What's actually crucial is how you approach the practice and the games you play. What I mean by perfect practice is, for example, recording the results in a spreadsheet with appropriate comments such as why you think you won or lost: due to a specific series of draws, a specific card, your opponent's overall strategy, or specific choices taken along the way? If you are testing the efficacy of a certain card in a certain matchup with your friends, you can always draw your opening hand with one copy of the card in question. Actually test how it works when you have it. Don't waste time on games in which you don't draw it, if your goal is to figure out what happens when you do draw it.
Additionally, one of the best things you can do is watch replays of your own games. They allow you to analyze your play with some perspective and without any time pressure on you. And I highly, highly suggest accepting all the advice and feedback your friends might give. I like to think that other people know something that I don't. So it's worth listening to what they have to say about how you played, what you did wrong, or what you did correctly. You want to pay attention to both when you played well and when you played poorly, so that you can reinforce the good habits and get rid of the bad. You might also consider a coaching session to have someone experienced monitor how you play, have 100% of attention on you, and answer questions whenever something is unclear. You can ask archetype experts about your matchup and how to approach it.
There are numerous ways to make your practice more fruitful, efficient, and beneficial long term, so take advantage of them.
3. Thinking Every Game Is about Card Advantage
The last point I want to touch on is resources. There are three main resources in Magic, three axes on which you can lose a game: life, cards, and tempo. Now, I would like to describe all three of them in some detail.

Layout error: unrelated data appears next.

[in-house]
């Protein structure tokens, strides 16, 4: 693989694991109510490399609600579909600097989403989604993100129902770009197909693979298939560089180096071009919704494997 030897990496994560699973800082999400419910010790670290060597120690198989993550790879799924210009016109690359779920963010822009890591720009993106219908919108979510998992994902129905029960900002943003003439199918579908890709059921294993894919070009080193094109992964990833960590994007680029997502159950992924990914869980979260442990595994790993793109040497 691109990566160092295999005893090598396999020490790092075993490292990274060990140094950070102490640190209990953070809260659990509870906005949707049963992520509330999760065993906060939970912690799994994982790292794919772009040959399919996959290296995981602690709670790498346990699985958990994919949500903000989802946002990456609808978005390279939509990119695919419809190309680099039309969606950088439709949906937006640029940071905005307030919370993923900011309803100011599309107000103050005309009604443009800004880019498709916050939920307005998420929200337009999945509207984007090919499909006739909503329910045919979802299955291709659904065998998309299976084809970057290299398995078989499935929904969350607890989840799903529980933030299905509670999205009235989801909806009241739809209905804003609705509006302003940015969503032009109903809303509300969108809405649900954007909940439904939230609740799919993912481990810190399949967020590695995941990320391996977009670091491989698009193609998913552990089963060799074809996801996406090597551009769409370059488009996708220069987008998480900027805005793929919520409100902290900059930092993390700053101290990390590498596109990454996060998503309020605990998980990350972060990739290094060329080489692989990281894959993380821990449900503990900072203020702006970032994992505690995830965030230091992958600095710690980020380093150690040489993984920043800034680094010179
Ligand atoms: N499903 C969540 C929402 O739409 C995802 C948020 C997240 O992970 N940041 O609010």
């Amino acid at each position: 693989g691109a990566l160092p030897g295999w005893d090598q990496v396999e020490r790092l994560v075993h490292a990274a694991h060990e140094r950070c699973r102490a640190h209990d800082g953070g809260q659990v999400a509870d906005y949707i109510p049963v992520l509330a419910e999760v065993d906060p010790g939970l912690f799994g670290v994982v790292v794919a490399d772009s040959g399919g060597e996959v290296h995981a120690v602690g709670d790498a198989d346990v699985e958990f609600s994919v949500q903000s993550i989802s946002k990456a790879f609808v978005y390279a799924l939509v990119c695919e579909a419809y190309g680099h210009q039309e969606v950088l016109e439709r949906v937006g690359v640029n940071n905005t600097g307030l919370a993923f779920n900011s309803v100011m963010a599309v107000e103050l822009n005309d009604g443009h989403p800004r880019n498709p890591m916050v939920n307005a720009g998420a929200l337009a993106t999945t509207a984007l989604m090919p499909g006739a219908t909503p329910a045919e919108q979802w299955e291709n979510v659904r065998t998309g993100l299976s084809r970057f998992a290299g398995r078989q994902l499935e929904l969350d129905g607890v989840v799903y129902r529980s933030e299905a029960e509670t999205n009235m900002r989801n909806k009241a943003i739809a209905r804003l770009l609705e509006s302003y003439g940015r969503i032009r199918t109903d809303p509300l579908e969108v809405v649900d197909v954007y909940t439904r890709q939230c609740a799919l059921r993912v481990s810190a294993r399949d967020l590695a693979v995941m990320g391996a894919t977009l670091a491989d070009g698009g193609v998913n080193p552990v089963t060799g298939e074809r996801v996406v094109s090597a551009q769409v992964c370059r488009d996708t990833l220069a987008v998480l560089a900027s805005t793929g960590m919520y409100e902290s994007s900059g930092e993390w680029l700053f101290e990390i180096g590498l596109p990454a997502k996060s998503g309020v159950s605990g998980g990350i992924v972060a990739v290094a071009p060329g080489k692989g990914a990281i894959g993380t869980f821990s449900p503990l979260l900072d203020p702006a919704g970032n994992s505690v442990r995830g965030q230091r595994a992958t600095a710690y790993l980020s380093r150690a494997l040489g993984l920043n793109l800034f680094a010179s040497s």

a) LifeYou begin the game with 20 life points, and should they ever fall to 0 you lose the game. This is the first rule of Magic you learn, and most decks attack you exactly on this axis. However, it is crucial to note that once the game has been completed and the winner determined it doesn't matter whether they ended up at 10 life or on 1. That means that life total can be a resource to gain advantage in the game. You can let your opponent attack you and take the damage, so that you can make more favorable trades later. You can also gain information on what they might follow it up with or what they plan to do next.
In practice, it means that you have to pay close attention to both your own and your opponent's life total and react to the changing levels of it. When your own life total slowly starts approaching zero, you know you need to be a bit more defensive, and when your opponent's life is approaching zero, you probably need to be getting just a bit more aggressive to finish the game. Sometimes, it's difficult to strike the balance between properly using this resource. When you're destroying and blocking each creature within sight just to preserve this beautiful 20, you might be misusing your own resource. But if you let too much damage through early, then you may be forced to make less favorable trades later.